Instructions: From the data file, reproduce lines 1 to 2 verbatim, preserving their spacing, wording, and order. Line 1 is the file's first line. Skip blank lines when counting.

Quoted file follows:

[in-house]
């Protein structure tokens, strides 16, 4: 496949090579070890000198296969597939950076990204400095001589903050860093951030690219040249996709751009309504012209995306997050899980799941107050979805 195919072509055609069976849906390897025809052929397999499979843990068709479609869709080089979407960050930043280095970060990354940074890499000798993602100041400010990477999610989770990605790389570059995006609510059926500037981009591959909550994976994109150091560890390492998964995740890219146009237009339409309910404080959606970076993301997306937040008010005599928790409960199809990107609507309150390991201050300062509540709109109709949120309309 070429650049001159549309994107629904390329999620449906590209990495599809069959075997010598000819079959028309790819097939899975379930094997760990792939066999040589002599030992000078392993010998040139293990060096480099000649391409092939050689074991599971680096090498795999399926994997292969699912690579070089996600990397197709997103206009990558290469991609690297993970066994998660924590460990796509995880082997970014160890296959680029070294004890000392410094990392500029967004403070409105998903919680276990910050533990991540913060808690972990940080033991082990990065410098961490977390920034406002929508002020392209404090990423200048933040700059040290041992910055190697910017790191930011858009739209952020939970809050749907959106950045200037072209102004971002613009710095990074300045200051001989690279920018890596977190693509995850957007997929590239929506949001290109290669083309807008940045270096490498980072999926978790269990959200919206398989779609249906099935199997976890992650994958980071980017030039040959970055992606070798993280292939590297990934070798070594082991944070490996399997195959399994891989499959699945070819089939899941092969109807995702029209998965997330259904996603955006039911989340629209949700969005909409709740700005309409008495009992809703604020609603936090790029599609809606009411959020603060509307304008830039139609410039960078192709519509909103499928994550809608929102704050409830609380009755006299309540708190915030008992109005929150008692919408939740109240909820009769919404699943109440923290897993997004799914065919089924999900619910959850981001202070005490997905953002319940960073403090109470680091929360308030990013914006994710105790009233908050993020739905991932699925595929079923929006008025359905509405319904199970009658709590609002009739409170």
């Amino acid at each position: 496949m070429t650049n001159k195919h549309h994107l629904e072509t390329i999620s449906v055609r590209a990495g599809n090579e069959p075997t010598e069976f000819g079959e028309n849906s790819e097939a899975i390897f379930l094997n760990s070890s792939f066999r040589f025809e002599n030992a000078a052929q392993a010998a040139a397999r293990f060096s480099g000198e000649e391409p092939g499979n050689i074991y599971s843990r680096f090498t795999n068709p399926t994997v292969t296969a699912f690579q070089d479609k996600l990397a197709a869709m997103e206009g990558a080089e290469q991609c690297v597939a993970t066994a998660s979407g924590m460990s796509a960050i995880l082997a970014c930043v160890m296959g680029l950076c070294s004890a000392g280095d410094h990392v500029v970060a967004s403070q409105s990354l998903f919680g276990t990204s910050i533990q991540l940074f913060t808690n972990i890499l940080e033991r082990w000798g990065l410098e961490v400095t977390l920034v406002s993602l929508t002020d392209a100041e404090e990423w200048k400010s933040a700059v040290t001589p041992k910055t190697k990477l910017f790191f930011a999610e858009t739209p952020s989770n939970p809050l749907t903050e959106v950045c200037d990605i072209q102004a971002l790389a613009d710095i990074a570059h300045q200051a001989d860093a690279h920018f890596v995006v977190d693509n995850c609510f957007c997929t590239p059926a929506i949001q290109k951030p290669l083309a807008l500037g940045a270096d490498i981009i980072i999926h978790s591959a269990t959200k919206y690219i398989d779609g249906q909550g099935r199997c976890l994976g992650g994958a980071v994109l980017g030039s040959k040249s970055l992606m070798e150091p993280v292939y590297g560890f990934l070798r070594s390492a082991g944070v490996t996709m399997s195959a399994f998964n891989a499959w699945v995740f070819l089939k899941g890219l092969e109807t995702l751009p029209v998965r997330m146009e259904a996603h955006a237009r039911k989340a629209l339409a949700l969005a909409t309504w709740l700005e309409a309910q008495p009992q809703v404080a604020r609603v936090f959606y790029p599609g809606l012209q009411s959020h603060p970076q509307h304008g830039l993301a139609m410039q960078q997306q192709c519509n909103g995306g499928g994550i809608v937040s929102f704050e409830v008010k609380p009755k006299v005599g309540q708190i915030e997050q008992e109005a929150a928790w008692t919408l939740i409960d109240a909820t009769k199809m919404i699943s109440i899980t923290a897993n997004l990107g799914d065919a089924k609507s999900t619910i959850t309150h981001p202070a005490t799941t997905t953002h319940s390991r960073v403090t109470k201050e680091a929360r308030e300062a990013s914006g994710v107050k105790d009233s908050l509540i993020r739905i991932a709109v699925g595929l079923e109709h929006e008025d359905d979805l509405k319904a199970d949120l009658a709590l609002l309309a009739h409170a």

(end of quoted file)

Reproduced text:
[in-house]
């Protein structure tokens, strides 16, 4: 496949090579070890000198296969597939950076990204400095001589903050860093951030690219040249996709751009309504012209995306997050899980799941107050979805 195919072509055609069976849906390897025809052929397999499979843990068709479609869709080089979407960050930043280095970060990354940074890499000798993602100041400010990477999610989770990605790389570059995006609510059926500037981009591959909550994976994109150091560890390492998964995740890219146009237009339409309910404080959606970076993301997306937040008010005599928790409960199809990107609507309150390991201050300062509540709109109709949120309309 070429650049001159549309994107629904390329999620449906590209990495599809069959075997010598000819079959028309790819097939899975379930094997760990792939066999040589002599030992000078392993010998040139293990060096480099000649391409092939050689074991599971680096090498795999399926994997292969699912690579070089996600990397197709997103206009990558290469991609690297993970066994998660924590460990796509995880082997970014160890296959680029070294004890000392410094990392500029967004403070409105998903919680276990910050533990991540913060808690972990940080033991082990990065410098961490977390920034406002929508002020392209404090990423200048933040700059040290041992910055190697910017790191930011858009739209952020939970809050749907959106950045200037072209102004971002613009710095990074300045200051001989690279920018890596977190693509995850957007997929590239929506949001290109290669083309807008940045270096490498980072999926978790269990959200919206398989779609249906099935199997976890992650994958980071980017030039040959970055992606070798993280292939590297990934070798070594082991944070490996399997195959399994891989499959699945070819089939899941092969109807995702029209998965997330259904996603955006039911989340629209949700969005909409709740700005309409008495009992809703604020609603936090790029599609809606009411959020603060509307304008830039139609410039960078192709519509909103499928994550809608929102704050409830609380009755006299309540708190915030008992109005929150008692919408939740109240909820009769919404699943109440923290897993997004799914065919089924999900619910959850981001202070005490997905953002319940960073403090109470680091929360308030990013914006994710105790009233908050993020739905991932699925595929079923929006008025359905509405319904199970009658709590609002009739409170």